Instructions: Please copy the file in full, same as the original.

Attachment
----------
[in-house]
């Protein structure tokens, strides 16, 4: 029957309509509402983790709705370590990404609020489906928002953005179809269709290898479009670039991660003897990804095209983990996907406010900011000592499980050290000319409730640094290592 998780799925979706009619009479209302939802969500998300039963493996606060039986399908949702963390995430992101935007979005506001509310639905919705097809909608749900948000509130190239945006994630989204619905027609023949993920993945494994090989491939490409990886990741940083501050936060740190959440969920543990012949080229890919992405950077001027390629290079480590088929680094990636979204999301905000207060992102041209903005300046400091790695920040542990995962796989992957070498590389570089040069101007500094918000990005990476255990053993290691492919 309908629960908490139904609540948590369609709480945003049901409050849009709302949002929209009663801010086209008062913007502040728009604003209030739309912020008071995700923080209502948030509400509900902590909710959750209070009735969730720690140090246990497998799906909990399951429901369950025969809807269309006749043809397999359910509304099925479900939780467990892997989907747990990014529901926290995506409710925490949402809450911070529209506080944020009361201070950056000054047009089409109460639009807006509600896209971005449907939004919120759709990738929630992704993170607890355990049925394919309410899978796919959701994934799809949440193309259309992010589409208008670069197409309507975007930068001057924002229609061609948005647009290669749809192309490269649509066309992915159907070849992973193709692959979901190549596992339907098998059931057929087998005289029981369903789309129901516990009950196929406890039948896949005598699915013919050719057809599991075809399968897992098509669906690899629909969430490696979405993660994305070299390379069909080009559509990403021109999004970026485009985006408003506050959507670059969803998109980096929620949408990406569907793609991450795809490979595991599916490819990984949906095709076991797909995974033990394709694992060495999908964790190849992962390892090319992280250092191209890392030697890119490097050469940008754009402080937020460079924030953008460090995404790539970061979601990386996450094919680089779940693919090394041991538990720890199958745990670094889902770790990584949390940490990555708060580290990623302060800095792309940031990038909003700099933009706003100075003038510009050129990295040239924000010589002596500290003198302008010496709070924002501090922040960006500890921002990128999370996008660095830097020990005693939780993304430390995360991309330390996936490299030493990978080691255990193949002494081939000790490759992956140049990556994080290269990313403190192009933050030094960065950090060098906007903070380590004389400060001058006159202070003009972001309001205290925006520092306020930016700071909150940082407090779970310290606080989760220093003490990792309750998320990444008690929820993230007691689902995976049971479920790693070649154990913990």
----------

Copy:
[in-house]
């Protein structure tokens, strides 16, 4: 029957309509509402983790709705370590990404609020489906928002953005179809269709290898479009670039991660003897990804095209983990996907406010900011000592499980050290000319409730640094290592 998780799925979706009619009479209302939802969500998300039963493996606060039986399908949702963390995430992101935007979005506001509310639905919705097809909608749900948000509130190239945006994630989204619905027609023949993920993945494994090989491939490409990886990741940083501050936060740190959440969920543990012949080229890919992405950077001027390629290079480590088929680094990636979204999301905000207060992102041209903005300046400091790695920040542990995962796989992957070498590389570089040069101007500094918000990005990476255990053993290691492919 309908629960908490139904609540948590369609709480945003049901409050849009709302949002929209009663801010086209008062913007502040728009604003209030739309912020008071995700923080209502948030509400509900902590909710959750209070009735969730720690140090246990497998799906909990399951429901369950025969809807269309006749043809397999359910509304099925479900939780467990892997989907747990990014529901926290995506409710925490949402809450911070529209506080944020009361201070950056000054047009089409109460639009807006509600896209971005449907939004919120759709990738929630992704993170607890355990049925394919309410899978796919959701994934799809949440193309259309992010589409208008670069197409309507975007930068001057924002229609061609948005647009290669749809192309490269649509066309992915159907070849992973193709692959979901190549596992339907098998059931057929087998005289029981369903789309129901516990009950196929406890039948896949005598699915013919050719057809599991075809399968897992098509669906690899629909969430490696979405993660994305070299390379069909080009559509990403021109999004970026485009985006408003506050959507670059969803998109980096929620949408990406569907793609991450795809490979595991599916490819990984949906095709076991797909995974033990394709694992060495999908964790190849992962390892090319992280250092191209890392030697890119490097050469940008754009402080937020460079924030953008460090995404790539970061979601990386996450094919680089779940693919090394041991538990720890199958745990670094889902770790990584949390940490990555708060580290990623302060800095792309940031990038909003700099933009706003100075003038510009050129990295040239924000010589002596500290003198302008010496709070924002501090922040960006500890921002990128999370996008660095830097020990005693939780993304430390995360991309330390996936490299030493990978080691255990193949002494081939000790490759992956140049990556994080290269990313403190192009933050030094960065950090060098906007903070380590004389400060001058006159202070003009972001309001205290925006520092306020930016700071909150940082407090779970310290606080989760220093003490990792309750998320990444008690929820993230007691689902995976049971479920790693070649154990913990």